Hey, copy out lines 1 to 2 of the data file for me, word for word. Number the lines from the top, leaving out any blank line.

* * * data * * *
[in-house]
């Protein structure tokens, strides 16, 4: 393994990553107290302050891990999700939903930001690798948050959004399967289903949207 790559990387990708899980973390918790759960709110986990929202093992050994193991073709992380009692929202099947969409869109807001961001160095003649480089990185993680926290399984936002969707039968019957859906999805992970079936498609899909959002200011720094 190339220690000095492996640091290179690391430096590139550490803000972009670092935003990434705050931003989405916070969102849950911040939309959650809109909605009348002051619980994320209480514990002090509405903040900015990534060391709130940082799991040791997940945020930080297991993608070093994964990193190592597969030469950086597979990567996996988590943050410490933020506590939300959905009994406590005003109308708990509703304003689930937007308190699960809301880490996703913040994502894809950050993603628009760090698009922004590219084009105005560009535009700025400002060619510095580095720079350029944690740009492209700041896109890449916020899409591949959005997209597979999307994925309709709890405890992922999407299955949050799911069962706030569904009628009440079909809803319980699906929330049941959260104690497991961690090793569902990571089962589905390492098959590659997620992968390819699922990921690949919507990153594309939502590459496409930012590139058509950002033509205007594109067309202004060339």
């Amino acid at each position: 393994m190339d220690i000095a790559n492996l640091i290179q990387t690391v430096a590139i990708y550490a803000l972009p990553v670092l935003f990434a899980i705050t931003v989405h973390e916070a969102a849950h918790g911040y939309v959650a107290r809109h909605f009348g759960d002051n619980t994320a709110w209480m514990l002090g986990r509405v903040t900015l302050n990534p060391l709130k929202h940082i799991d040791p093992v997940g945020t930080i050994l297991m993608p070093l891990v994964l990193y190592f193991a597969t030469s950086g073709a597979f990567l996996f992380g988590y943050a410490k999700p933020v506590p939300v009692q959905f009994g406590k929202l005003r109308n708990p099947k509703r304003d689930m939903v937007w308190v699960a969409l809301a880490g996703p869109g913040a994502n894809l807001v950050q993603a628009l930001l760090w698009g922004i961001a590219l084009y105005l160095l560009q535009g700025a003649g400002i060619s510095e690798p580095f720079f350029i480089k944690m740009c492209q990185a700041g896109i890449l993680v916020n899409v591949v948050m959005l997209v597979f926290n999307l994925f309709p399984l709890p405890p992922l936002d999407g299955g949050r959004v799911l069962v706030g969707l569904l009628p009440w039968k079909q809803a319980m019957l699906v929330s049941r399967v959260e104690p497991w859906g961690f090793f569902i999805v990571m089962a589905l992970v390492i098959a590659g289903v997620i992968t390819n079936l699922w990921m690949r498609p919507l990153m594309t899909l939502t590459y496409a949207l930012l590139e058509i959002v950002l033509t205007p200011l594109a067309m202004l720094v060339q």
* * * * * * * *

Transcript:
[in-house]
């Protein structure tokens, strides 16, 4: 393994990553107290302050891990999700939903930001690798948050959004399967289903949207 790559990387990708899980973390918790759960709110986990929202093992050994193991073709992380009692929202099947969409869109807001961001160095003649480089990185993680926290399984936002969707039968019957859906999805992970079936498609899909959002200011720094 190339220690000095492996640091290179690391430096590139550490803000972009670092935003990434705050931003989405916070969102849950911040939309959650809109909605009348002051619980994320209480514990002090509405903040900015990534060391709130940082799991040791997940945020930080297991993608070093994964990193190592597969030469950086597979990567996996988590943050410490933020506590939300959905009994406590005003109308708990509703304003689930937007308190699960809301880490996703913040994502894809950050993603628009760090698009922004590219084009105005560009535009700025400002060619510095580095720079350029944690740009492209700041896109890449916020899409591949959005997209597979999307994925309709709890405890992922999407299955949050799911069962706030569904009628009440079909809803319980699906929330049941959260104690497991961690090793569902990571089962589905390492098959590659997620992968390819699922990921690949919507990153594309939502590459496409930012590139058509950002033509205007594109067309202004060339």